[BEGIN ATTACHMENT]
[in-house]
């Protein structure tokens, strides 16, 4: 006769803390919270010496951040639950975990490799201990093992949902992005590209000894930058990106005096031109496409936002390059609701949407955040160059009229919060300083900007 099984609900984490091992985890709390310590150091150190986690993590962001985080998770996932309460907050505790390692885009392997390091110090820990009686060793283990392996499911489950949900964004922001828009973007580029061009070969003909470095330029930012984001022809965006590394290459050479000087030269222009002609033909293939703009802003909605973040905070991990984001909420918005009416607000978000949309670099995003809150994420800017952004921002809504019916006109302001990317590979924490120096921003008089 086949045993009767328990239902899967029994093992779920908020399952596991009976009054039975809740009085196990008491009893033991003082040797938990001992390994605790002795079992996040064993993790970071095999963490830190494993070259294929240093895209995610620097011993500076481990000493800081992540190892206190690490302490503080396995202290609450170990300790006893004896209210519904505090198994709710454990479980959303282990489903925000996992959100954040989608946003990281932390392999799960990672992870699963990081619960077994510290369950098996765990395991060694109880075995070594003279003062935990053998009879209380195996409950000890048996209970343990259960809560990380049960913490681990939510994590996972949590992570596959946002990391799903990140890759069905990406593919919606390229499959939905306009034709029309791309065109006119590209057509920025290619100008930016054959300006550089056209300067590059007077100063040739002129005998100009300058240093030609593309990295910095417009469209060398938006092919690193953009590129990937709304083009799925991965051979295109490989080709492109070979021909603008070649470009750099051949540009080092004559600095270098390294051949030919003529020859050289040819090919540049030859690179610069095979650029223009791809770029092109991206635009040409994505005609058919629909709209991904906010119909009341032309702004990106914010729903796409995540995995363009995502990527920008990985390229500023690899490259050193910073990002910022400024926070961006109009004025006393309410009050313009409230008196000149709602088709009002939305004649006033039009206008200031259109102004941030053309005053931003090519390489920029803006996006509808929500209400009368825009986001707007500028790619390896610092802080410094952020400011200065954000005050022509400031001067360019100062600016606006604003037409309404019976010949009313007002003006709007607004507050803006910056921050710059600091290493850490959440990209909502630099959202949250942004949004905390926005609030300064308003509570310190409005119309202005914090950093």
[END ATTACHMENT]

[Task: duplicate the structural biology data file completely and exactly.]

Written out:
[in-house]
């Protein structure tokens, strides 16, 4: 006769803390919270010496951040639950975990490799201990093992949902992005590209000894930058990106005096031109496409936002390059609701949407955040160059009229919060300083900007 099984609900984490091992985890709390310590150091150190986690993590962001985080998770996932309460907050505790390692885009392997390091110090820990009686060793283990392996499911489950949900964004922001828009973007580029061009070969003909470095330029930012984001022809965006590394290459050479000087030269222009002609033909293939703009802003909605973040905070991990984001909420918005009416607000978000949309670099995003809150994420800017952004921002809504019916006109302001990317590979924490120096921003008089 086949045993009767328990239902899967029994093992779920908020399952596991009976009054039975809740009085196990008491009893033991003082040797938990001992390994605790002795079992996040064993993790970071095999963490830190494993070259294929240093895209995610620097011993500076481990000493800081992540190892206190690490302490503080396995202290609450170990300790006893004896209210519904505090198994709710454990479980959303282990489903925000996992959100954040989608946003990281932390392999799960990672992870699963990081619960077994510290369950098996765990395991060694109880075995070594003279003062935990053998009879209380195996409950000890048996209970343990259960809560990380049960913490681990939510994590996972949590992570596959946002990391799903990140890759069905990406593919919606390229499959939905306009034709029309791309065109006119590209057509920025290619100008930016054959300006550089056209300067590059007077100063040739002129005998100009300058240093030609593309990295910095417009469209060398938006092919690193953009590129990937709304083009799925991965051979295109490989080709492109070979021909603008070649470009750099051949540009080092004559600095270098390294051949030919003529020859050289040819090919540049030859690179610069095979650029223009791809770029092109991206635009040409994505005609058919629909709209991904906010119909009341032309702004990106914010729903796409995540995995363009995502990527920008990985390229500023690899490259050193910073990002910022400024926070961006109009004025006393309410009050313009409230008196000149709602088709009002939305004649006033039009206008200031259109102004941030053309005053931003090519390489920029803006996006509808929500209400009368825009986001707007500028790619390896610092802080410094952020400011200065954000005050022509400031001067360019100062600016606006604003037409309404019976010949009313007002003006709007607004507050803006910056921050710059600091290493850490959440990209909502630099959202949250942004949004905390926005609030300064308003509570310190409005119309202005914090950093």